Hughes-McSparran said after spending more than $20,000 she got her teenager into a brand new facility in Apache Junction. 

It is a momentary break, but she hopes to have guidance when her child comes home. 

“I need help, I don’t know what I'm doing?” Hughes McSparran said. "I just want to save my child's life, I just want to have my child get a chance to become an adult."

McSparran believes a comprehensive approach is needed to save lives. She wants more action taken on the border to keep the drugs from entering the country. 

She said law enforcement needs to do more to crack down on dealers and more resources to be available for families dealing with this addiction. 

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First, O'Connor recommends educating yourself about potential warning signs. 

NotMyKid has training for parents. O'Connor said in most cases, an underlying issue proceeds the addiction. 

MIND 24-7 provides emergency and crisis mental and psychiatric health and substance abuse care. 

O'Connor recommends if a child or loved one has a fentanyl problem, get Narcan for your home. 

Narcan is a medication used to counter the effects of opioid overdose.

The Director of the Arizona Department of Health Services (ADHS) issued a standing order on November 11, 2017, that allows any Arizona-licensed pharmacist to dispense one of the three forms of naloxone to any individual without a prescription and can get picked up at all pharmacy locations across the state. 

O'Connor said while inpatient beds are in short supply, there are alternatives. 

O'Connor says there are usually options for intensive outpatient (IOP) and Partial Hospitalization programs (PHP) that provide care for up to 25 hours a week. 

RELATED: An Arizona man overcame addiction to inspire others and raise funds for charity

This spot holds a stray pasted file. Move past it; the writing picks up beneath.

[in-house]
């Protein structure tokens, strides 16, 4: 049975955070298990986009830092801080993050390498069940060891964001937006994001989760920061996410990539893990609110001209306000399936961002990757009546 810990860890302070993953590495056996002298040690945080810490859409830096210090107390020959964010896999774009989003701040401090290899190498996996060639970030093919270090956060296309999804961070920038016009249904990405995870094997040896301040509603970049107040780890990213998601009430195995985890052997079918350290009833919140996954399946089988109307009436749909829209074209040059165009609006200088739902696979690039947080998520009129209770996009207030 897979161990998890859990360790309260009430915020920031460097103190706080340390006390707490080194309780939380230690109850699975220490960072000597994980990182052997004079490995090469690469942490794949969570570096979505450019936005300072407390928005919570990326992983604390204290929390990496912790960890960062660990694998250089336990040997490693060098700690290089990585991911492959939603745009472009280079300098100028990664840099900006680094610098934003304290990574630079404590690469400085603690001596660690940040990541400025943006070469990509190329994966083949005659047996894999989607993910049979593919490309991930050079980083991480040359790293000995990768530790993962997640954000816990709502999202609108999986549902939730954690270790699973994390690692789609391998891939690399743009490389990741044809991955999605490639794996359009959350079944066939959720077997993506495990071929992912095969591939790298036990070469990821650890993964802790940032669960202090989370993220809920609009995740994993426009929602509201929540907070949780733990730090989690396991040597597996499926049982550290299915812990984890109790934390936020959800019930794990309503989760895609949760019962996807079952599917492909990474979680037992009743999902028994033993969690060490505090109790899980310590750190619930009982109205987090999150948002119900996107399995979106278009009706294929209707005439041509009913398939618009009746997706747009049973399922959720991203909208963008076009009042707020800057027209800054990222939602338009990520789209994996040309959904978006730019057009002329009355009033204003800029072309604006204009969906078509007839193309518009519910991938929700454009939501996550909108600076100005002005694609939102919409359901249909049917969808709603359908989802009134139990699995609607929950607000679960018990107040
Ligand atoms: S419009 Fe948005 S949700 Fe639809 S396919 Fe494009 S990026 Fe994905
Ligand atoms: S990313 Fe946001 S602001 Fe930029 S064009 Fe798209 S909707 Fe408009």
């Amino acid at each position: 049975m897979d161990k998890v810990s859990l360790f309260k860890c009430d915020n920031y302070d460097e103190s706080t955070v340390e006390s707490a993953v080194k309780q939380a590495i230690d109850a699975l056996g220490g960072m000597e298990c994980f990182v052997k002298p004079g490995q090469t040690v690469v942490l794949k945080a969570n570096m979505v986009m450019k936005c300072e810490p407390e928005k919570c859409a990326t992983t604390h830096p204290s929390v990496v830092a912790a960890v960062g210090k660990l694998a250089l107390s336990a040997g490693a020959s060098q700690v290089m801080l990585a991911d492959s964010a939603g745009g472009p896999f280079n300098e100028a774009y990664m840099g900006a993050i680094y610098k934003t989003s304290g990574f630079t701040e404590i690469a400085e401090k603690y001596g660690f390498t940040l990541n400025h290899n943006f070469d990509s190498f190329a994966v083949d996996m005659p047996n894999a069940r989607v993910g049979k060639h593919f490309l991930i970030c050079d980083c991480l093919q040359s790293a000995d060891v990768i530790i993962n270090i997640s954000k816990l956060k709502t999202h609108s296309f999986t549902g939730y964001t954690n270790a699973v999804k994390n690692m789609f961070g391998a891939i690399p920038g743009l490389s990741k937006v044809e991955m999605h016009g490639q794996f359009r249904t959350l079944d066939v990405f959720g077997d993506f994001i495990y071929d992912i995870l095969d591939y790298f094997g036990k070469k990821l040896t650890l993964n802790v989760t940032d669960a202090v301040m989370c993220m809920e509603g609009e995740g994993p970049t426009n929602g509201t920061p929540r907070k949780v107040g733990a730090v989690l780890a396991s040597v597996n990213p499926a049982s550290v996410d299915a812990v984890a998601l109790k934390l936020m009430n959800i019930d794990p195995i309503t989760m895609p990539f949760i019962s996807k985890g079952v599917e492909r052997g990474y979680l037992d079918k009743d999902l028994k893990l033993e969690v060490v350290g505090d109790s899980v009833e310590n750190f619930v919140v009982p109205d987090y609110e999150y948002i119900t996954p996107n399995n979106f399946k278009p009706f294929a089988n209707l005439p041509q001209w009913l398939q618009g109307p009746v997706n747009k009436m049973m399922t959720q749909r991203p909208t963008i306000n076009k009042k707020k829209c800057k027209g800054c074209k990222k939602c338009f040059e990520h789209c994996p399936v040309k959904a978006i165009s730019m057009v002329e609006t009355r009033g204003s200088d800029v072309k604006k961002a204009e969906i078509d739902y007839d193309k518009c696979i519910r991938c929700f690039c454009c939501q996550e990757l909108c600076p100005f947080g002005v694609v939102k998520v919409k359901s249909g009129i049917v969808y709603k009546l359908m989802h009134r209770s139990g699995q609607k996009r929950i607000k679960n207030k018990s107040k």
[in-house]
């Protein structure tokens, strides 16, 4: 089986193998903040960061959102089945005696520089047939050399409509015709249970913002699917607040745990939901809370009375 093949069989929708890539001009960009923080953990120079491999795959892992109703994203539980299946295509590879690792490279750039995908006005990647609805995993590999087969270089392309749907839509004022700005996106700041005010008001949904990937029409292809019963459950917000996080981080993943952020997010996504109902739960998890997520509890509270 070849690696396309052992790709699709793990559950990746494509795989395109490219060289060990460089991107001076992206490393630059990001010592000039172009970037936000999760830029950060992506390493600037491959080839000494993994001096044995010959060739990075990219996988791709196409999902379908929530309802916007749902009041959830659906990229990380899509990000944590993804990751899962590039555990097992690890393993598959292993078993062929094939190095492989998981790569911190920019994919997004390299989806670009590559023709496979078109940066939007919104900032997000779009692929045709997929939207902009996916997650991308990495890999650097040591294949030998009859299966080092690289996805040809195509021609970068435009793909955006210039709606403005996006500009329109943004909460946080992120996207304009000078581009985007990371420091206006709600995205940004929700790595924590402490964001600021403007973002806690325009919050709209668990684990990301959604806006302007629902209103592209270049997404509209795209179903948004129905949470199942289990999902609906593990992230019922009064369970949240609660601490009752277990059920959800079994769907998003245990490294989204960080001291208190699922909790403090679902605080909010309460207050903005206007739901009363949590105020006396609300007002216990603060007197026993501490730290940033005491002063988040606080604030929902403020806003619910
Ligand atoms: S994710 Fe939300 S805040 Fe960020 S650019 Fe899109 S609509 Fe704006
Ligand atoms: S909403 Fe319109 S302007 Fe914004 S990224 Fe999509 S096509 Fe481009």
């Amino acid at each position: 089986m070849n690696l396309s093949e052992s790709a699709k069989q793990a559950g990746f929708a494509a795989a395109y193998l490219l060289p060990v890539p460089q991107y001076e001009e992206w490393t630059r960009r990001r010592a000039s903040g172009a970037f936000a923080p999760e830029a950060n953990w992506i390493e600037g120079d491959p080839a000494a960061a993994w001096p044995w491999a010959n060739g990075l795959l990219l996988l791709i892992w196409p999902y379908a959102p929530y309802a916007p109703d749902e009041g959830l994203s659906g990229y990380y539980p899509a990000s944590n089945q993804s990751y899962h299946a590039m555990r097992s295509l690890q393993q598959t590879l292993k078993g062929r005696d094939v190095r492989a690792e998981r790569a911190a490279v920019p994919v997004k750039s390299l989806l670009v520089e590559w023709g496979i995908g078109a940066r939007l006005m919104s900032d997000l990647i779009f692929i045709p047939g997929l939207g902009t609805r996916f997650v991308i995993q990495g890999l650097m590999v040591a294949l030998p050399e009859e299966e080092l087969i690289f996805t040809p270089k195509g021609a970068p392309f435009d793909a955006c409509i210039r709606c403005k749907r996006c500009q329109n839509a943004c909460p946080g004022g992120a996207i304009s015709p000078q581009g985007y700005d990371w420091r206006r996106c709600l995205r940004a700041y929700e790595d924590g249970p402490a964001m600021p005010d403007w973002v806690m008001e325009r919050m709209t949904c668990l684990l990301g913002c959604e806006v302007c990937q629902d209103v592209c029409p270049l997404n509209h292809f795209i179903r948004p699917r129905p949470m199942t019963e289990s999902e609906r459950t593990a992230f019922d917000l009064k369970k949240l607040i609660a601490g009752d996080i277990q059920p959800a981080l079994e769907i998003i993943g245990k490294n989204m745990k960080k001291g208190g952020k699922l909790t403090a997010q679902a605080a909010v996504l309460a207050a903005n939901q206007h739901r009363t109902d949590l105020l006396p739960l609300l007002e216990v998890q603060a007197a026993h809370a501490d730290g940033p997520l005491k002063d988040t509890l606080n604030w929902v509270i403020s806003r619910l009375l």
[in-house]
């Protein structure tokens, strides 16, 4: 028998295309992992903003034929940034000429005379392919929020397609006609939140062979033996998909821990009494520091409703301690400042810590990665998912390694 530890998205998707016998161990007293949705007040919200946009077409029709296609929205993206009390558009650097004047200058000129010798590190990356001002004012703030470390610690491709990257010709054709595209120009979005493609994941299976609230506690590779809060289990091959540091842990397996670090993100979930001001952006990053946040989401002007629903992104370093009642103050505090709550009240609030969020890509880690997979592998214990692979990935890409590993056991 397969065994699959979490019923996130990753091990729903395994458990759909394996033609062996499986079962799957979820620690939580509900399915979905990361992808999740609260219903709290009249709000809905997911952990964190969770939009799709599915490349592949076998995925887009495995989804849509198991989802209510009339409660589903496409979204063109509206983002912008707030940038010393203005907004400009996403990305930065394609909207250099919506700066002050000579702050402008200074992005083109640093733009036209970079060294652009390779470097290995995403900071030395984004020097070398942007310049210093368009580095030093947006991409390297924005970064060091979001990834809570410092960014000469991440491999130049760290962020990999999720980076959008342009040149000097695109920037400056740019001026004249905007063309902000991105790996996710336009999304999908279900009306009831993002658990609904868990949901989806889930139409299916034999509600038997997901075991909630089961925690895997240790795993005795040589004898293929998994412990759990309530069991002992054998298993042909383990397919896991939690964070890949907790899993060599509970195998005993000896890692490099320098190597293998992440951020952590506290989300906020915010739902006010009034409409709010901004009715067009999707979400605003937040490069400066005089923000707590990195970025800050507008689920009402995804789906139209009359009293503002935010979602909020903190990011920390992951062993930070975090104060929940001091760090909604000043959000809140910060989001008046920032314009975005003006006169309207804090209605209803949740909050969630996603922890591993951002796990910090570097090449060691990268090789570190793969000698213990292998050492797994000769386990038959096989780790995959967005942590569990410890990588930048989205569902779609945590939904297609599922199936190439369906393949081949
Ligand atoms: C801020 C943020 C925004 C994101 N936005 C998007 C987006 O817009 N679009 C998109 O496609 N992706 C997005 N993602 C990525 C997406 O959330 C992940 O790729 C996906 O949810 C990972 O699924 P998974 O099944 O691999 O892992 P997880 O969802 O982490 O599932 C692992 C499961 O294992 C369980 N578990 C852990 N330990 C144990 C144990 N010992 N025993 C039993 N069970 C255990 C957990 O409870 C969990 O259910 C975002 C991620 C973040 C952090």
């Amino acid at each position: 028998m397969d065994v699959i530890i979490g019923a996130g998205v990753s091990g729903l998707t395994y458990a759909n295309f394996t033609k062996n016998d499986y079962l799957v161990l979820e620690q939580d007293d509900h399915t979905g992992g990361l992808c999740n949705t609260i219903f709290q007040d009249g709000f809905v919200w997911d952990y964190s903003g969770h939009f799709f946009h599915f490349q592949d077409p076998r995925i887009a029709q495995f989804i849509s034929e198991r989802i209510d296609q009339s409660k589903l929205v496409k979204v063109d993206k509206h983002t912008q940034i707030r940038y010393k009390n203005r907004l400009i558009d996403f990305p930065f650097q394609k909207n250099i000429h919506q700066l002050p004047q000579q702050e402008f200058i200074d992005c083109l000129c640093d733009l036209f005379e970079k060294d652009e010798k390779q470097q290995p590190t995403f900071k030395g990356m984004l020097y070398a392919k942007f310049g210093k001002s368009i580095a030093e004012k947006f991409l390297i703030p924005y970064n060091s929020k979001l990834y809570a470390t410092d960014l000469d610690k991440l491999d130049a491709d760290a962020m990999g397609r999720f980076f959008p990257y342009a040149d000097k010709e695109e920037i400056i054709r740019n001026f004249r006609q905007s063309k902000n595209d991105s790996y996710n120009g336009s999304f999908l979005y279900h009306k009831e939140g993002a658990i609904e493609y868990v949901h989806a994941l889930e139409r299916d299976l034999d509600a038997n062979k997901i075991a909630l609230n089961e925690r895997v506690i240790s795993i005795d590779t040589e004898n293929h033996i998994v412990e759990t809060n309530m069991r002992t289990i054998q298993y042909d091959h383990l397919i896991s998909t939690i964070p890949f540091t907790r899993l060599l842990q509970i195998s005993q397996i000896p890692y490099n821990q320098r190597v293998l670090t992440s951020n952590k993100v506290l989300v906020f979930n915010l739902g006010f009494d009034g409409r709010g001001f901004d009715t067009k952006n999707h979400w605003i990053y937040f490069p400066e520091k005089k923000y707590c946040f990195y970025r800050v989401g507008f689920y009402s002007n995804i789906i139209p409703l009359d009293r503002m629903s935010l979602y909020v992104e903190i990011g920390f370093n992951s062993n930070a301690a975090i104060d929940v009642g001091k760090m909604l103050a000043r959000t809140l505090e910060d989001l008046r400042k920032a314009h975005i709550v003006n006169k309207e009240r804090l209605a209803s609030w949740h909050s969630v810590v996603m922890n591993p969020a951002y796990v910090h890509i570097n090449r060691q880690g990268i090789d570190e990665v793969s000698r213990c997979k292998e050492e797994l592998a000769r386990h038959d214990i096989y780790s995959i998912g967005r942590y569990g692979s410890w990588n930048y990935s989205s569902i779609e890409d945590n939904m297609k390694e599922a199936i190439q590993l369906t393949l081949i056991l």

Hughes-McSparran said she always felt like she learned what to do too late. We asked her to create a step-by-step guide for those in a similar situation. 

Below are her words (slightly edited for clarity, personal information, and length):

  • Step 1: Get to a hospital for immediate care and detox, Banner Behavioral Health (480.448.7500). (Oasis and Aurora also provide care).  
  • Step 2: Clean your residence DesertDrugDog.com 602.908.2042 trained drug-sniffing dogs to search your house and vehicles, not the police but licensed by them.
  • Step 3: Get a residential treatment facility. Not many to choose from but call Lena w/Modern Recovery. She knows all the programs very well and was very kind.
  • Step 4: When your child is successful, move to PHP 5 hours a day, 5 days a week. [The program] comes with a sobriety coach. Modern Recovery offers a teen solution, but we did not make it this far.
  • Step 5: IOP is similar to PHP, just less time, 3 to 5 days a week, 3 hours a day. Modern Recovery also has a solution, we were interested in ASAPAZ.com due to location but again we did not make it this far.
  • If Step 3 doesn't work, consider therapeutic boarding school. Some options we found: RedHawkrtc.com or SedonaSky.org
  • Step 6: Find a good 12-step program and meetings for life.